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  1. London System/Sarratt Attack Collections Combine
    This is a combining of collections compiled by MidnightDuffer, MTuraga, Mislav, Jared10001, and EndlessKnot. Fredthebear has altered the labels and order of games. Thank you MidnightDuffer, MTuraga, Mislav, Jared10001, and Endlessknot!

    This queen pawn system featuring Bf4 (leaving the b2-pawn undefended) gives White a slow, easy developmental start. The Bf4 games typically do not produce smashing miniatures in 25 moves or less. The Bf4 generates a safe, solid but slightly passive position; games are more strategical in nature, less tactical (tactics can break out at any time in any opening) so plenty of chess playing experience is not only helpful but necessary. (Rapid development is important, but simply setting minor pieces on certain squares does not win a game of chess!)

    The Sarratt Attack/London System functions fairly well against the Indian defenses as well as classical d5, e6 defenses. It's not so hot against the Dutch Defense, but it's playable. Just be aware that any White opening that refrains from placing two pawns in the center along the fourth rank gives Black great leeway for a wide selection of defenses. After Bf4, White is allowing Black the liberty to paint tiger stripes and pin donkey tails on a skunk if s/he wishes!

    Note that the Barry Attack places a Nc3 blocking the c2-pawn, whereas the Sarratt Attack 2.Bf4 and London System 3.Bf4 place a pawn on c3 (or c4). Some games in the database are occasionally miss-categorized (which occurs in all opening variations).

    The Torre Attack 2.Nf3 3.Bg5 and the Richter-Veresov Attack 2.Nc3 3.Bg5 are more aggressive than the Bf4 openings above. Unfortunately, the Torre Attack does not work so well if Black refrains from an early e6 or g6. The Richter-Veresov Attack yearns to play e4 and more closely resembles 1.e4 openings, often transposing against a French, Caro-Kann, Pirc or Nimzowitsch defense. These two Bg5 White openings require more theoretical knowledge and are not included in this collection.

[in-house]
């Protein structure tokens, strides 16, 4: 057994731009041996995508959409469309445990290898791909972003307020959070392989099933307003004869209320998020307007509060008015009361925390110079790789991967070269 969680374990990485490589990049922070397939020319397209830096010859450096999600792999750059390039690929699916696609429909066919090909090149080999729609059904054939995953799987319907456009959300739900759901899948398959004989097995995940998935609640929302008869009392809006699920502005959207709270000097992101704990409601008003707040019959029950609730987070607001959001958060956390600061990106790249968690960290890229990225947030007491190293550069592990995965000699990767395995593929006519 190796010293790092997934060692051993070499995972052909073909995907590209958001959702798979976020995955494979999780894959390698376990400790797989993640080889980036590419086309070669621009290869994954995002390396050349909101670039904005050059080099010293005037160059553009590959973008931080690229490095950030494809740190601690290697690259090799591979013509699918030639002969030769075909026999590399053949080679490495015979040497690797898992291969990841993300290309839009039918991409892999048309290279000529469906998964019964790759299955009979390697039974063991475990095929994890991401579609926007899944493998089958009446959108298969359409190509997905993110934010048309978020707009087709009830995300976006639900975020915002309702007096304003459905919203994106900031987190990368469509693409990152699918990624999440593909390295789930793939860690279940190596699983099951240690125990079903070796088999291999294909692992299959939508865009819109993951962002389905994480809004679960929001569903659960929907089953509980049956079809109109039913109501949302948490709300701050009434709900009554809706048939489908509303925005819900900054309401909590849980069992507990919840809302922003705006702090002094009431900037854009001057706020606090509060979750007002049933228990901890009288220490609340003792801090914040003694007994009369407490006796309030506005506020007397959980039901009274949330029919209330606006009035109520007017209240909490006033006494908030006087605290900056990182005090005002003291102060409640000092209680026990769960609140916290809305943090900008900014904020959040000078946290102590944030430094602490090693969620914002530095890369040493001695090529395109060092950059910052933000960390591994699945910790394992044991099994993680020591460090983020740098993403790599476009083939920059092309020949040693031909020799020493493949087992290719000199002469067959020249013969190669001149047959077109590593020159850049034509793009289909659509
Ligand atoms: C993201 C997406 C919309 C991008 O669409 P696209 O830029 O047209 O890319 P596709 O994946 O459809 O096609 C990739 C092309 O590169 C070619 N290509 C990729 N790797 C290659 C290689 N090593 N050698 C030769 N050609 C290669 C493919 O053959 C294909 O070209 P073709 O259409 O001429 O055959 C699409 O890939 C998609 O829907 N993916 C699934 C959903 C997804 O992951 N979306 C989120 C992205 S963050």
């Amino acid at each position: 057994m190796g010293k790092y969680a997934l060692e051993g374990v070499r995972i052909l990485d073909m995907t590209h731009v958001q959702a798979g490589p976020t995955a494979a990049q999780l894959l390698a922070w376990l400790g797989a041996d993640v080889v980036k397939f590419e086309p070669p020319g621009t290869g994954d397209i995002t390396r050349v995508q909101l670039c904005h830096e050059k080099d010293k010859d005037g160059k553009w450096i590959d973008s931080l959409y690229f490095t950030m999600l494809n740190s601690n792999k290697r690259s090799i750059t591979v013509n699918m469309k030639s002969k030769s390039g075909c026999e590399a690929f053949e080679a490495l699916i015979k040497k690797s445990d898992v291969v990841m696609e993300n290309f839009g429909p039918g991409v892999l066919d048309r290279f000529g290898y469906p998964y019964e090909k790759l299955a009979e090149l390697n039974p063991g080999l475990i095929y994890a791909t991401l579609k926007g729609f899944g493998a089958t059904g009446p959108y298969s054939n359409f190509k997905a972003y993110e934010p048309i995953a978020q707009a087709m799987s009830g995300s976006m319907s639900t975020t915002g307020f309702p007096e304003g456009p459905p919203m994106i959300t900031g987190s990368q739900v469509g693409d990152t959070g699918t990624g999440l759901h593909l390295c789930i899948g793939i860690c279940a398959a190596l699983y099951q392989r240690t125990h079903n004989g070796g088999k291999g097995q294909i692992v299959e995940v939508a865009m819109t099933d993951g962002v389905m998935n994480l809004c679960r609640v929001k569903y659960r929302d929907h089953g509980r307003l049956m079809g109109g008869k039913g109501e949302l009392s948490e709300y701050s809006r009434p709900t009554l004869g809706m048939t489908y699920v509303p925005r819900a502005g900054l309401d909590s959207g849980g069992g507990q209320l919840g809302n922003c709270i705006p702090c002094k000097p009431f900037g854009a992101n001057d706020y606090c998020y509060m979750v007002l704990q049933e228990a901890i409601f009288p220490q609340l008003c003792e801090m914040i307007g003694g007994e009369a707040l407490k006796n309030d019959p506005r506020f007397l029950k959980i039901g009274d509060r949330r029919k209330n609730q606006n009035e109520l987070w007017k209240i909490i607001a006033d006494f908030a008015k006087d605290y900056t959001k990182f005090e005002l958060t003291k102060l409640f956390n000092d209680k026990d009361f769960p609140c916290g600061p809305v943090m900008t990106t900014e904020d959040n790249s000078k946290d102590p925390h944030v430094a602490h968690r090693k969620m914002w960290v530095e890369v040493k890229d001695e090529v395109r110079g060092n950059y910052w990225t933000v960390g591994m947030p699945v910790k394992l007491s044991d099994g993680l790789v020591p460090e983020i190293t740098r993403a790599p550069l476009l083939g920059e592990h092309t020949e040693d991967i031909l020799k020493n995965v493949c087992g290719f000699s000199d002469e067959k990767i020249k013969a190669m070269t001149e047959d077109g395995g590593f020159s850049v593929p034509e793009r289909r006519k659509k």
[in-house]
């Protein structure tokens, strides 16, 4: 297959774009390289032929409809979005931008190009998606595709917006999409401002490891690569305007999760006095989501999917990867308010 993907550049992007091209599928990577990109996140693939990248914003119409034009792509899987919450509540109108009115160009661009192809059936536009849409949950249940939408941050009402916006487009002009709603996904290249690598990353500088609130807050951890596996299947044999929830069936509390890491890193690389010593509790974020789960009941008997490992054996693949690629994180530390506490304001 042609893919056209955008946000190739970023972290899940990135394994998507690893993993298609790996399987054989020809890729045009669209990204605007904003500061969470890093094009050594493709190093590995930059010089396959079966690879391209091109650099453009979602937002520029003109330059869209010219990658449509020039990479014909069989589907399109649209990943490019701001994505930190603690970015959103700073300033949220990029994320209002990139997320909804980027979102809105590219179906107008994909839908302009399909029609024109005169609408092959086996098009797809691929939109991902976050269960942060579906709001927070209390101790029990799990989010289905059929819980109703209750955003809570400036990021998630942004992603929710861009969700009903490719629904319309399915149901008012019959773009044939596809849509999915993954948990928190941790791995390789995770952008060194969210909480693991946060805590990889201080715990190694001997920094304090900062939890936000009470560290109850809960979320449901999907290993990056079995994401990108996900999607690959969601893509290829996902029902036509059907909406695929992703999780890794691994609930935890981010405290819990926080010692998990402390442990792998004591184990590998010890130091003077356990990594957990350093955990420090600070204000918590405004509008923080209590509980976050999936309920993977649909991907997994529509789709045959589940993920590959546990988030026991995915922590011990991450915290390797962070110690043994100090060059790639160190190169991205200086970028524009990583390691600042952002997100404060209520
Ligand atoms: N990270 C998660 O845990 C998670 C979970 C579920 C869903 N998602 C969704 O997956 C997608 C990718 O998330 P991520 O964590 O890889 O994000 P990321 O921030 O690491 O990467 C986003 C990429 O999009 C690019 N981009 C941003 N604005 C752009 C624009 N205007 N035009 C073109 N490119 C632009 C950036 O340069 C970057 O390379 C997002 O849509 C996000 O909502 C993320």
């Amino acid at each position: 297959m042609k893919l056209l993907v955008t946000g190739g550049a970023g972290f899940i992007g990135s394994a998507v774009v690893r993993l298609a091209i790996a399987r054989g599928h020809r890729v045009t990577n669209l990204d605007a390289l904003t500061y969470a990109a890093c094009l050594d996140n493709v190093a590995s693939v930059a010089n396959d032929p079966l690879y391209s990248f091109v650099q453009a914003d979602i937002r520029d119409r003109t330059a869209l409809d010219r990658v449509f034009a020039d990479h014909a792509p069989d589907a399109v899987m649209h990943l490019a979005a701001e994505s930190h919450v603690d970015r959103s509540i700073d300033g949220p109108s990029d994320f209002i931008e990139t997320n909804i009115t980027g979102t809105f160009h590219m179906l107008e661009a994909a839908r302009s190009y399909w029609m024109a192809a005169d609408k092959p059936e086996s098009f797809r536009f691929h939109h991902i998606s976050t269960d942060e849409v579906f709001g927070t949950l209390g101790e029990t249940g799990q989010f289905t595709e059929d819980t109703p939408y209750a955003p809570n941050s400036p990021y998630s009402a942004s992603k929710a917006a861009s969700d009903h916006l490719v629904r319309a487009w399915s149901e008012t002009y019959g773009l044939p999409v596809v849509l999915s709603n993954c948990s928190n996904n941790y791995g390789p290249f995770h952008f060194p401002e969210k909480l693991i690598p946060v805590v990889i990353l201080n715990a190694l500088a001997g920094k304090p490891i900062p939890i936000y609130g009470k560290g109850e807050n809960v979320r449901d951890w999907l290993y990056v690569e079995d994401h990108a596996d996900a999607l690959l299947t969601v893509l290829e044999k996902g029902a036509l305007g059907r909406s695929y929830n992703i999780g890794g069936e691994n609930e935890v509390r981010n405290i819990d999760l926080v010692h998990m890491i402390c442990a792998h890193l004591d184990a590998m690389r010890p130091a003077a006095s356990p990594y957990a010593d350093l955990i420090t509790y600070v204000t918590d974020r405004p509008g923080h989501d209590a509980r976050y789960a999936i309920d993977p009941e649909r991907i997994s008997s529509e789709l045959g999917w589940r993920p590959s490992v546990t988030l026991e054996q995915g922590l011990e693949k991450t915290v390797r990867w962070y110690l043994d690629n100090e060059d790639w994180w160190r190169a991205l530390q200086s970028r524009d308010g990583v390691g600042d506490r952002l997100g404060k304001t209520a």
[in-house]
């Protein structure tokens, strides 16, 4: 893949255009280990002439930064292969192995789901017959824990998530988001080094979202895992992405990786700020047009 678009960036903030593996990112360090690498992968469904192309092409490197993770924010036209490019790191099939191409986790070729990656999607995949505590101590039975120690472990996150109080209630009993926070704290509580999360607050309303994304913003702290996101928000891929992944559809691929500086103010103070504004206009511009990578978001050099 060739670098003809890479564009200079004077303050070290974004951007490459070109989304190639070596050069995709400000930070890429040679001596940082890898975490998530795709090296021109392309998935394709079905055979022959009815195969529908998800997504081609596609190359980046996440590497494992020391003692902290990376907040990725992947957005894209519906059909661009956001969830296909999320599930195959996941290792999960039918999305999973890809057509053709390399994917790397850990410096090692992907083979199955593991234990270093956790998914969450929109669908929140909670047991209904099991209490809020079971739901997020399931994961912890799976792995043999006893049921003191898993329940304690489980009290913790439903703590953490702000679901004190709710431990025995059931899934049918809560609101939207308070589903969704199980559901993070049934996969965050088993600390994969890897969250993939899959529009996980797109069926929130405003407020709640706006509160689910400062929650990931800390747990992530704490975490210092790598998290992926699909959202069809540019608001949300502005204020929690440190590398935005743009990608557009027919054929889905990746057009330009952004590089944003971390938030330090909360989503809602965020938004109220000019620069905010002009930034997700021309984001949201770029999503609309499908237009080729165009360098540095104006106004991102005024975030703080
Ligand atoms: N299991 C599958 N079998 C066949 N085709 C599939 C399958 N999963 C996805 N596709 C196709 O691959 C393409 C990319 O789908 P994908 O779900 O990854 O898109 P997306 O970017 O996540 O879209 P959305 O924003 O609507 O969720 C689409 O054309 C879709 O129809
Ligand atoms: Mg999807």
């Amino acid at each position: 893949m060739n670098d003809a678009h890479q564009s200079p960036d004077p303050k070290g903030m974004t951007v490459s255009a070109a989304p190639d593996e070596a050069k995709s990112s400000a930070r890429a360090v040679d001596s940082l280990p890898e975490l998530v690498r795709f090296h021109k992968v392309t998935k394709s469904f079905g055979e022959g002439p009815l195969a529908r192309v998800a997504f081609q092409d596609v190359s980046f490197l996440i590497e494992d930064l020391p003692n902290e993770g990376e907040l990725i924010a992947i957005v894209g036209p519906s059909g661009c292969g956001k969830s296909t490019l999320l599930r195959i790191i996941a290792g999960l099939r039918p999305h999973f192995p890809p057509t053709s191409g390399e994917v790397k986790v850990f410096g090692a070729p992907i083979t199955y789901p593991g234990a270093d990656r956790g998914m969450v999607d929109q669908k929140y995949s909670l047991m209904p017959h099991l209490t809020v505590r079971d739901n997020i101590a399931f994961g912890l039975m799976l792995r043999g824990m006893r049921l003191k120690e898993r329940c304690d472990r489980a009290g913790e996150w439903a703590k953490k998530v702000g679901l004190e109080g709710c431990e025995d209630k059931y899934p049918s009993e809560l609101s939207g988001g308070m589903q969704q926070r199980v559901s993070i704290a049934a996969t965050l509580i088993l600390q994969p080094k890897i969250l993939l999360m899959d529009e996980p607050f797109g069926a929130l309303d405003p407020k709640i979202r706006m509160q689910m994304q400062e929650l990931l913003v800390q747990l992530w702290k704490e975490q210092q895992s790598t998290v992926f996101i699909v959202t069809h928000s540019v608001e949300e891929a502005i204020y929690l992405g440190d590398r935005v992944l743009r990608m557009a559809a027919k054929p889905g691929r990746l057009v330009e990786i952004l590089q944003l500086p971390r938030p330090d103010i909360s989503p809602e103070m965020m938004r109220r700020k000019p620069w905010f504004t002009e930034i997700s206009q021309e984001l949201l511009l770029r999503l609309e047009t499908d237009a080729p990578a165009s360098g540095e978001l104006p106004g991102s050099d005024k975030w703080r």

Personally, Fredthebear recommends 1.e4 lines, gambits, the King's Indian Attack, or 1.d4 Colle Systems for beginners and intermediates. Such openings strive for some type of specific central pawn advance or exchange to clarify the strategic aims. Their "built-in" pawn thrust plans might generate a more clear-cut approach in the early middle game that is easier for the amateur player to conduct.

    It's best to learn any new opening off a professionally produced video and chess repertoire book (books cover way more ground than videos) AFTER you've replayed a 50-100 master games in a particular new opening and have decided you want to commit to studying it more in depth. Notice that nothing was said about you playing the opening...but you have watched OTHERS play the opening many times to get a feel for it through their handling! Human beings learn most by imitating others. Then let the published author give his/her expertise to show you the way for specific situations that will arise. Most good repertoire books have an opening index in the back that can be rehearsed for quick familiarization as to different branches.